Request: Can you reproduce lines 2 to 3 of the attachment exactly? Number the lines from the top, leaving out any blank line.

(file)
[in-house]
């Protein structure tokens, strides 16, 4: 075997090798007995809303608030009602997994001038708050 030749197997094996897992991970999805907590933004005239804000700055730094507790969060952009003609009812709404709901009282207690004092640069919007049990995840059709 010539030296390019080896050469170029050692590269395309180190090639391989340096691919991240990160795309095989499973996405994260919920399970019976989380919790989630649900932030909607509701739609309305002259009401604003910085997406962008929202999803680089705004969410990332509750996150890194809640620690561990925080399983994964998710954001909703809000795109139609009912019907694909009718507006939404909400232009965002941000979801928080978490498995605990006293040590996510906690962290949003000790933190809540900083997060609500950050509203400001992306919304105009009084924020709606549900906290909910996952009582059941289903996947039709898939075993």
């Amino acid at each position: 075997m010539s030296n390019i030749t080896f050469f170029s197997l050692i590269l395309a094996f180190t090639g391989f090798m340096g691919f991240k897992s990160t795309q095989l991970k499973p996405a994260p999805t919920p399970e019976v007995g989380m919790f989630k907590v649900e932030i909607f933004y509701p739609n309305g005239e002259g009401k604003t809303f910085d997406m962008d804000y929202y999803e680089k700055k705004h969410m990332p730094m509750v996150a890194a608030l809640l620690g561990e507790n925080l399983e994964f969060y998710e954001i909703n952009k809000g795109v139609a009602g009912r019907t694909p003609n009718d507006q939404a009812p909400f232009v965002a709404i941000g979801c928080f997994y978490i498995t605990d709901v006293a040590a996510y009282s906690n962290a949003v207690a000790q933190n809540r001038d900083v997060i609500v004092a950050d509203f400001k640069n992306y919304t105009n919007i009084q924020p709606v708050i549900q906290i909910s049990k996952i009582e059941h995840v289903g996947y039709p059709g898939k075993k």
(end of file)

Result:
């Protein structure tokens, strides 16, 4: 075997090798007995809303608030009602997994001038708050 030749197997094996897992991970999805907590933004005239804000700055730094507790969060952009003609009812709404709901009282207690004092640069919007049990995840059709 010539030296390019080896050469170029050692590269395309180190090639391989340096691919991240990160795309095989499973996405994260919920399970019976989380919790989630649900932030909607509701739609309305002259009401604003910085997406962008929202999803680089705004969410990332509750996150890194809640620690561990925080399983994964998710954001909703809000795109139609009912019907694909009718507006939404909400232009965002941000979801928080978490498995605990006293040590996510906690962290949003000790933190809540900083997060609500950050509203400001992306919304105009009084924020709606549900906290909910996952009582059941289903996947039709898939075993």
């Amino acid at each position: 075997m010539s030296n390019i030749t080896f050469f170029s197997l050692i590269l395309a094996f180190t090639g391989f090798m340096g691919f991240k897992s990160t795309q095989l991970k499973p996405a994260p999805t919920p399970e019976v007995g989380m919790f989630k907590v649900e932030i909607f933004y509701p739609n309305g005239e002259g009401k604003t809303f910085d997406m962008d804000y929202y999803e680089k700055k705004h969410m990332p730094m509750v996150a890194a608030l809640l620690g561990e507790n925080l399983e994964f969060y998710e954001i909703n952009k809000g795109v139609a009602g009912r019907t694909p003609n009718d507006q939404a009812p909400f232009v965002a709404i941000g979801c928080f997994y978490i498995t605990d709901v006293a040590a996510y009282s906690n962290a949003v207690a000790q933190n809540r001038d900083v997060i609500v004092a950050d509203f400001k640069n992306y919304t105009n919007i009084q924020p709606v708050i549900q906290i909910s049990k996952i009582e059941h995840v289903g996947y039709p059709g898939k075993k």